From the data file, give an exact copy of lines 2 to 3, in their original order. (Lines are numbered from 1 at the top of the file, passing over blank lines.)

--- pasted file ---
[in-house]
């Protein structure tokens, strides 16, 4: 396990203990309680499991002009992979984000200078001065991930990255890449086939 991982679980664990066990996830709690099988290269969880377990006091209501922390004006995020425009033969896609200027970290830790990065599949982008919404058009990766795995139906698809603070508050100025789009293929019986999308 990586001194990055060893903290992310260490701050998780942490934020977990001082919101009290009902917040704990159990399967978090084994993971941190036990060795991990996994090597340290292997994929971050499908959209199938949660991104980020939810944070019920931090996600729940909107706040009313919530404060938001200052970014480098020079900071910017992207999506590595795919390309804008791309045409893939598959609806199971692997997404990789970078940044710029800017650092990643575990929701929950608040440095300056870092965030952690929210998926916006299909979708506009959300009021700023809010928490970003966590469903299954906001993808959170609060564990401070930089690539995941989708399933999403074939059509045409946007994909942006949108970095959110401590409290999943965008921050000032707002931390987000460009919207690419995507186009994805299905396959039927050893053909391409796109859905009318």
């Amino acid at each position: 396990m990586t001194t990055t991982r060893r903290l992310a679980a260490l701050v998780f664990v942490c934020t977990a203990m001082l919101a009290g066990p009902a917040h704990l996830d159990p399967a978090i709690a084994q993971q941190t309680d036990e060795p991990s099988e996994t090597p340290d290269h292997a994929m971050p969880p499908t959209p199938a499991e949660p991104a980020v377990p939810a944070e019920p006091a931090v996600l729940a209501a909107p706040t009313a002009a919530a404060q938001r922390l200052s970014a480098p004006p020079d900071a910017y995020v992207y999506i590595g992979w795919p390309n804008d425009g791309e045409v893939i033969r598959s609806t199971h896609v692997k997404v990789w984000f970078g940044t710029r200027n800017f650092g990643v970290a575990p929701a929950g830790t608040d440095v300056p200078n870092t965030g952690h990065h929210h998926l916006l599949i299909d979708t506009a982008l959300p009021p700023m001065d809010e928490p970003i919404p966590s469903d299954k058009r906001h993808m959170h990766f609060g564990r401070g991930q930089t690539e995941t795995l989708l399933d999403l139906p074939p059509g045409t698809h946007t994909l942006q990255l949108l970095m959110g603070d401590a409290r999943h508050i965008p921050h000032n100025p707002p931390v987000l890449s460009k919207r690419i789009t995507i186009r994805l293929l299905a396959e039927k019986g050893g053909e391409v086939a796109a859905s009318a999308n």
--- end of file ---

């Protein structure tokens, strides 16, 4: 396990203990309680499991002009992979984000200078001065991930990255890449086939 991982679980664990066990996830709690099988290269969880377990006091209501922390004006995020425009033969896609200027970290830790990065599949982008919404058009990766795995139906698809603070508050100025789009293929019986999308 990586001194990055060893903290992310260490701050998780942490934020977990001082919101009290009902917040704990159990399967978090084994993971941190036990060795991990996994090597340290292997994929971050499908959209199938949660991104980020939810944070019920931090996600729940909107706040009313919530404060938001200052970014480098020079900071910017992207999506590595795919390309804008791309045409893939598959609806199971692997997404990789970078940044710029800017650092990643575990929701929950608040440095300056870092965030952690929210998926916006299909979708506009959300009021700023809010928490970003966590469903299954906001993808959170609060564990401070930089690539995941989708399933999403074939059509045409946007994909942006949108970095959110401590409290999943965008921050000032707002931390987000460009919207690419995507186009994805299905396959039927050893053909391409796109859905009318």
């Amino acid at each position: 396990m990586t001194t990055t991982r060893r903290l992310a679980a260490l701050v998780f664990v942490c934020t977990a203990m001082l919101a009290g066990p009902a917040h704990l996830d159990p399967a978090i709690a084994q993971q941190t309680d036990e060795p991990s099988e996994t090597p340290d290269h292997a994929m971050p969880p499908t959209p199938a499991e949660p991104a980020v377990p939810a944070e019920p006091a931090v996600l729940a209501a909107p706040t009313a002009a919530a404060q938001r922390l200052s970014a480098p004006p020079d900071a910017y995020v992207y999506i590595g992979w795919p390309n804008d425009g791309e045409v893939i033969r598959s609806t199971h896609v692997k997404v990789w984000f970078g940044t710029r200027n800017f650092g990643v970290a575990p929701a929950g830790t608040d440095v300056p200078n870092t965030g952690h990065h929210h998926l916006l599949i299909d979708t506009a982008l959300p009021p700023m001065d809010e928490p970003i919404p966590s469903d299954k058009r906001h993808m959170h990766f609060g564990r401070g991930q930089t690539e995941t795995l989708l399933d999403l139906p074939p059509g045409t698809h946007t994909l942006q990255l949108l970095m959110g603070d401590a409290r999943h508050i965008p921050h000032n100025p707002p931390v987000l890449s460009k919207r690419i789009t995507i186009r994805l293929l299905a396959e039927k019986g050893g053909e391409v086939a796109a859905s009318a999308n």